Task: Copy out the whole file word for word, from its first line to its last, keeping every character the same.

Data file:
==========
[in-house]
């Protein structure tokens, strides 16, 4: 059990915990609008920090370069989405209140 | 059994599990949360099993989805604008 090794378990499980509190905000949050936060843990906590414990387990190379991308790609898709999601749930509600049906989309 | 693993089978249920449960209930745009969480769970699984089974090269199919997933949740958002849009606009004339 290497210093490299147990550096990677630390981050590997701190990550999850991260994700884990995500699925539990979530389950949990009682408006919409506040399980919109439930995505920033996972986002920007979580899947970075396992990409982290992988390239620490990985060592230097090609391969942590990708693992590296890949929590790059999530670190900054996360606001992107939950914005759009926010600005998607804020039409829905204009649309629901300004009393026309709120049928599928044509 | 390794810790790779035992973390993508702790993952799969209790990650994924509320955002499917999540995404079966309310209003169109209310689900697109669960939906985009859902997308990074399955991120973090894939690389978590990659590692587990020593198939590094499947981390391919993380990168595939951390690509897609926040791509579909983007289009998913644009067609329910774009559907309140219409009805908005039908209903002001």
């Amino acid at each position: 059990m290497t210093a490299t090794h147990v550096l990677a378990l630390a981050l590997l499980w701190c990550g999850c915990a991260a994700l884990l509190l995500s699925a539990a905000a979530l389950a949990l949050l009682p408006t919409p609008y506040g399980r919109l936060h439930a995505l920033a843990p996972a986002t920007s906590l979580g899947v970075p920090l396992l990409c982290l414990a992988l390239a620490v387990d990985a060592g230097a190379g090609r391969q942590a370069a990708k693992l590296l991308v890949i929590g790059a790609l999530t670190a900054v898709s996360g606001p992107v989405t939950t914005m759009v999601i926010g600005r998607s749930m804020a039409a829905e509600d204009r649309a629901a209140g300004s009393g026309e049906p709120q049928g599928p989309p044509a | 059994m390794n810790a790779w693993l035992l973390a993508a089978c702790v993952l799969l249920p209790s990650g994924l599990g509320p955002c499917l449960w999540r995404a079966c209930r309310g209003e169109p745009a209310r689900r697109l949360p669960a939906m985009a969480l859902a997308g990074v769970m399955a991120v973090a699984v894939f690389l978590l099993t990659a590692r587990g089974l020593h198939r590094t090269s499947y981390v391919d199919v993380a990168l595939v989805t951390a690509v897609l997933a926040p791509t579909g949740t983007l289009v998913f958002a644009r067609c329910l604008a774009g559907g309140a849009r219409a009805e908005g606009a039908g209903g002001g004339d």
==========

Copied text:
[in-house]
């Protein structure tokens, strides 16, 4: 059990915990609008920090370069989405209140 | 059994599990949360099993989805604008 090794378990499980509190905000949050936060843990906590414990387990190379991308790609898709999601749930509600049906989309 | 693993089978249920449960209930745009969480769970699984089974090269199919997933949740958002849009606009004339 290497210093490299147990550096990677630390981050590997701190990550999850991260994700884990995500699925539990979530389950949990009682408006919409506040399980919109439930995505920033996972986002920007979580899947970075396992990409982290992988390239620490990985060592230097090609391969942590990708693992590296890949929590790059999530670190900054996360606001992107939950914005759009926010600005998607804020039409829905204009649309629901300004009393026309709120049928599928044509 | 390794810790790779035992973390993508702790993952799969209790990650994924509320955002499917999540995404079966309310209003169109209310689900697109669960939906985009859902997308990074399955991120973090894939690389978590990659590692587990020593198939590094499947981390391919993380990168595939951390690509897609926040791509579909983007289009998913644009067609329910774009559907309140219409009805908005039908209903002001």
């Amino acid at each position: 059990m290497t210093a490299t090794h147990v550096l990677a378990l630390a981050l590997l499980w701190c990550g999850c915990a991260a994700l884990l509190l995500s699925a539990a905000a979530l389950a949990l949050l009682p408006t919409p609008y506040g399980r919109l936060h439930a995505l920033a843990p996972a986002t920007s906590l979580g899947v970075p920090l396992l990409c982290l414990a992988l390239a620490v387990d990985a060592g230097a190379g090609r391969q942590a370069a990708k693992l590296l991308v890949i929590g790059a790609l999530t670190a900054v898709s996360g606001p992107v989405t939950t914005m759009v999601i926010g600005r998607s749930m804020a039409a829905e509600d204009r649309a629901a209140g300004s009393g026309e049906p709120q049928g599928p989309p044509a | 059994m390794n810790a790779w693993l035992l973390a993508a089978c702790v993952l799969l249920p209790s990650g994924l599990g509320p955002c499917l449960w999540r995404a079966c209930r309310g209003e169109p745009a209310r689900r697109l949360p669960a939906m985009a969480l859902a997308g990074v769970m399955a991120v973090a699984v894939f690389l978590l099993t990659a590692r587990g089974l020593h198939r590094t090269s499947y981390v391919d199919v993380a990168l595939v989805t951390a690509v897609l997933a926040p791509t579909g949740t983007l289009v998913f958002a644009r067609c329910l604008a774009g559907g309140a849009r219409a009805e908005g606009a039908g209903g002001g004339d």